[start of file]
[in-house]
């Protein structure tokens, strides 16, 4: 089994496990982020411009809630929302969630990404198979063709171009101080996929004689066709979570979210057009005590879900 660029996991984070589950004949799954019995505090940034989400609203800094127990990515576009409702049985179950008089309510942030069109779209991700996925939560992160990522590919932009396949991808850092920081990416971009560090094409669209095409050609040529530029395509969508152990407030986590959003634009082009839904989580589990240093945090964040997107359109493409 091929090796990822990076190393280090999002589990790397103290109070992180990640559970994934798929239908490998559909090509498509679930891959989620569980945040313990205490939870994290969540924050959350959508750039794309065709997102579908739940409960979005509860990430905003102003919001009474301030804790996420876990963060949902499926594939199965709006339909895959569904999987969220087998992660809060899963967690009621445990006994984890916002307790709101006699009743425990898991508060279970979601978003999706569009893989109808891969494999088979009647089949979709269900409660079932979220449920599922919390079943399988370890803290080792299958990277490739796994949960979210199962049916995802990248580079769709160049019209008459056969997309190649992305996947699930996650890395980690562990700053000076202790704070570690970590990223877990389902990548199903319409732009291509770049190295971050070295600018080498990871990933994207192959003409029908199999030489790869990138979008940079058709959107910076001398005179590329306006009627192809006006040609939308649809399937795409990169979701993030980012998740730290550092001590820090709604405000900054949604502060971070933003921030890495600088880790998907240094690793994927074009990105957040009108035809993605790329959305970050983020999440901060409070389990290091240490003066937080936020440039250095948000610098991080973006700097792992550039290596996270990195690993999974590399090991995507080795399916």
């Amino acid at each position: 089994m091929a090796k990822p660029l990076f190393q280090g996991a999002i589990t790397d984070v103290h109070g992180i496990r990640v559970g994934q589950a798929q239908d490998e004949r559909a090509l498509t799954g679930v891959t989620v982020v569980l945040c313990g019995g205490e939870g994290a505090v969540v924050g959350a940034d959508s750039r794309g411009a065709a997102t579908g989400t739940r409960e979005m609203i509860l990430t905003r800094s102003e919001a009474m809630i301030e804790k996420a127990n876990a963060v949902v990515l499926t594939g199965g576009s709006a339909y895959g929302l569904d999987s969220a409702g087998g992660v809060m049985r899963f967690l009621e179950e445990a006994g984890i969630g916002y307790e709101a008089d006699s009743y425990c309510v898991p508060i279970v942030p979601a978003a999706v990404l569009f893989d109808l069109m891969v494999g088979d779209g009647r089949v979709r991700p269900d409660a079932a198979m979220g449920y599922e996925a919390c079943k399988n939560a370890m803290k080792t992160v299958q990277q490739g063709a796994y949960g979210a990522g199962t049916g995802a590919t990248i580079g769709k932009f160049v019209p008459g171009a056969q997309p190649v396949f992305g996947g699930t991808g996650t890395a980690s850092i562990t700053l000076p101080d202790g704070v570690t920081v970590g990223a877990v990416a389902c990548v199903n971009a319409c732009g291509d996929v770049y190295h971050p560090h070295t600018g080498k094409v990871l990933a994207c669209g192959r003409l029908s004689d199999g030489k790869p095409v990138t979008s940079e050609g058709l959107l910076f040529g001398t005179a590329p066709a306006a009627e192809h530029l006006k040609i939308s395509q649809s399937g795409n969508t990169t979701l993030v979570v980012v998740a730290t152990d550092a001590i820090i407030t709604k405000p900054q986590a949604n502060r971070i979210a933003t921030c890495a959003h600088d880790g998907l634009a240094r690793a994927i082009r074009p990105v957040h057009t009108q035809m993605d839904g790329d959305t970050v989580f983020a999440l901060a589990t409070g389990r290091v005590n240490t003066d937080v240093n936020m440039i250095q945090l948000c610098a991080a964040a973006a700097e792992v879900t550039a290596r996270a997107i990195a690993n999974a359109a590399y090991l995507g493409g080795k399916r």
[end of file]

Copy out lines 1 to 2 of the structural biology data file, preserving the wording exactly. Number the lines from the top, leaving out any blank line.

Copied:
[in-house]
């Protein structure tokens, strides 16, 4: 089994496990982020411009809630929302969630990404198979063709171009101080996929004689066709979570979210057009005590879900 660029996991984070589950004949799954019995505090940034989400609203800094127990990515576009409702049985179950008089309510942030069109779209991700996925939560992160990522590919932009396949991808850092920081990416971009560090094409669209095409050609040529530029395509969508152990407030986590959003634009082009839904989580589990240093945090964040997107359109493409 091929090796990822990076190393280090999002589990790397103290109070992180990640559970994934798929239908490998559909090509498509679930891959989620569980945040313990205490939870994290969540924050959350959508750039794309065709997102579908739940409960979005509860990430905003102003919001009474301030804790996420876990963060949902499926594939199965709006339909895959569904999987969220087998992660809060899963967690009621445990006994984890916002307790709101006699009743425990898991508060279970979601978003999706569009893989109808891969494999088979009647089949979709269900409660079932979220449920599922919390079943399988370890803290080792299958990277490739796994949960979210199962049916995802990248580079769709160049019209008459056969997309190649992305996947699930996650890395980690562990700053000076202790704070570690970590990223877990389902990548199903319409732009291509770049190295971050070295600018080498990871990933994207192959003409029908199999030489790869990138979008940079058709959107910076001398005179590329306006009627192809006006040609939308649809399937795409990169979701993030980012998740730290550092001590820090709604405000900054949604502060971070933003921030890495600088880790998907240094690793994927074009990105957040009108035809993605790329959305970050983020999440901060409070389990290091240490003066937080936020440039250095948000610098991080973006700097792992550039290596996270990195690993999974590399090991995507080795399916």